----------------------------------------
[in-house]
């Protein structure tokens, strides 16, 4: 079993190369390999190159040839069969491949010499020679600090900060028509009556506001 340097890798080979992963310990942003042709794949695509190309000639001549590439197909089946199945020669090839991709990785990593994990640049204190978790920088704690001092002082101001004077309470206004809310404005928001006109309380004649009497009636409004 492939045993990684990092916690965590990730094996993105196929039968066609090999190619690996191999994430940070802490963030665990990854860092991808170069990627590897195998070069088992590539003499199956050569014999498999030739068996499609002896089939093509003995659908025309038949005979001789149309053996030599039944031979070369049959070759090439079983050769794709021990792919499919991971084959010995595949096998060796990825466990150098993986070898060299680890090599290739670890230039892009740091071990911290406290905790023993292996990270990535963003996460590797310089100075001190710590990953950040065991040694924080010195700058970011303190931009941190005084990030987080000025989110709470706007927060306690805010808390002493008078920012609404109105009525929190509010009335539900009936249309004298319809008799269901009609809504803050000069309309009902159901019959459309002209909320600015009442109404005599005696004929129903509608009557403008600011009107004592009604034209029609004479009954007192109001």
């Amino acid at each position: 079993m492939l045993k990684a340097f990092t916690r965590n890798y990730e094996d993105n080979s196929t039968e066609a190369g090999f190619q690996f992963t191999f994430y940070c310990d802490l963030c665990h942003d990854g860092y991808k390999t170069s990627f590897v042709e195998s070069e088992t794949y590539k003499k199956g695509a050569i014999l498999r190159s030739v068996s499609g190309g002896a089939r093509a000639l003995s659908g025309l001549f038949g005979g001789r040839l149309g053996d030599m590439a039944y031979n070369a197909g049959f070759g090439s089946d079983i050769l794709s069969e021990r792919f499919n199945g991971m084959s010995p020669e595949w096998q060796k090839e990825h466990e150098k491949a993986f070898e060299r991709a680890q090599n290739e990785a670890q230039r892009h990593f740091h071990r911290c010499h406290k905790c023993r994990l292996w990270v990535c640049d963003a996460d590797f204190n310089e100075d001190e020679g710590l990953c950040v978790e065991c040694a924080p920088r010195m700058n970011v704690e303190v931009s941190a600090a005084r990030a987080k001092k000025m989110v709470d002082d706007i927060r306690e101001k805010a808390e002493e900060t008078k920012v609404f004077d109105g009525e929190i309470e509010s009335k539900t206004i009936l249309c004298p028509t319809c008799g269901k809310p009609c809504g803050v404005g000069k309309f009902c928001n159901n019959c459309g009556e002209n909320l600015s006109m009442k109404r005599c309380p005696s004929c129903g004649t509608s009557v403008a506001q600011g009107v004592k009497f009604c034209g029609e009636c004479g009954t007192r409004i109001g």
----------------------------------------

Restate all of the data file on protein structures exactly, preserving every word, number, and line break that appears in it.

[in-house]
């Protein structure tokens, strides 16, 4: 079993190369390999190159040839069969491949010499020679600090900060028509009556506001 340097890798080979992963310990942003042709794949695509190309000639001549590439197909089946199945020669090839991709990785990593994990640049204190978790920088704690001092002082101001004077309470206004809310404005928001006109309380004649009497009636409004 492939045993990684990092916690965590990730094996993105196929039968066609090999190619690996191999994430940070802490963030665990990854860092991808170069990627590897195998070069088992590539003499199956050569014999498999030739068996499609002896089939093509003995659908025309038949005979001789149309053996030599039944031979070369049959070759090439079983050769794709021990792919499919991971084959010995595949096998060796990825466990150098993986070898060299680890090599290739670890230039892009740091071990911290406290905790023993292996990270990535963003996460590797310089100075001190710590990953950040065991040694924080010195700058970011303190931009941190005084990030987080000025989110709470706007927060306690805010808390002493008078920012609404109105009525929190509010009335539900009936249309004298319809008799269901009609809504803050000069309309009902159901019959459309002209909320600015009442109404005599005696004929129903509608009557403008600011009107004592009604034209029609004479009954007192109001």
């Amino acid at each position: 079993m492939l045993k990684a340097f990092t916690r965590n890798y990730e094996d993105n080979s196929t039968e066609a190369g090999f190619q690996f992963t191999f994430y940070c310990d802490l963030c665990h942003d990854g860092y991808k390999t170069s990627f590897v042709e195998s070069e088992t794949y590539k003499k199956g695509a050569i014999l498999r190159s030739v068996s499609g190309g002896a089939r093509a000639l003995s659908g025309l001549f038949g005979g001789r040839l149309g053996d030599m590439a039944y031979n070369a197909g049959f070759g090439s089946d079983i050769l794709s069969e021990r792919f499919n199945g991971m084959s010995p020669e595949w096998q060796k090839e990825h466990e150098k491949a993986f070898e060299r991709a680890q090599n290739e990785a670890q230039r892009h990593f740091h071990r911290c010499h406290k905790c023993r994990l292996w990270v990535c640049d963003a996460d590797f204190n310089e100075d001190e020679g710590l990953c950040v978790e065991c040694a924080p920088r010195m700058n970011v704690e303190v931009s941190a600090a005084r990030a987080k001092k000025m989110v709470d002082d706007i927060r306690e101001k805010a808390e002493e900060t008078k920012v609404f004077d109105g009525e929190i309470e509010s009335k539900t206004i009936l249309c004298p028509t319809c008799g269901k809310p009609c809504g803050v404005g000069k309309f009902c928001n159901n019959c459309g009556e002209n909320l600015s006109m009442k109404r005599c309380p005696s004929c129903g004649t509608s009557v403008a506001q600011g009107v004592k009497f009604c034209g029609e009636c004479g009954t007192r409004i109001g």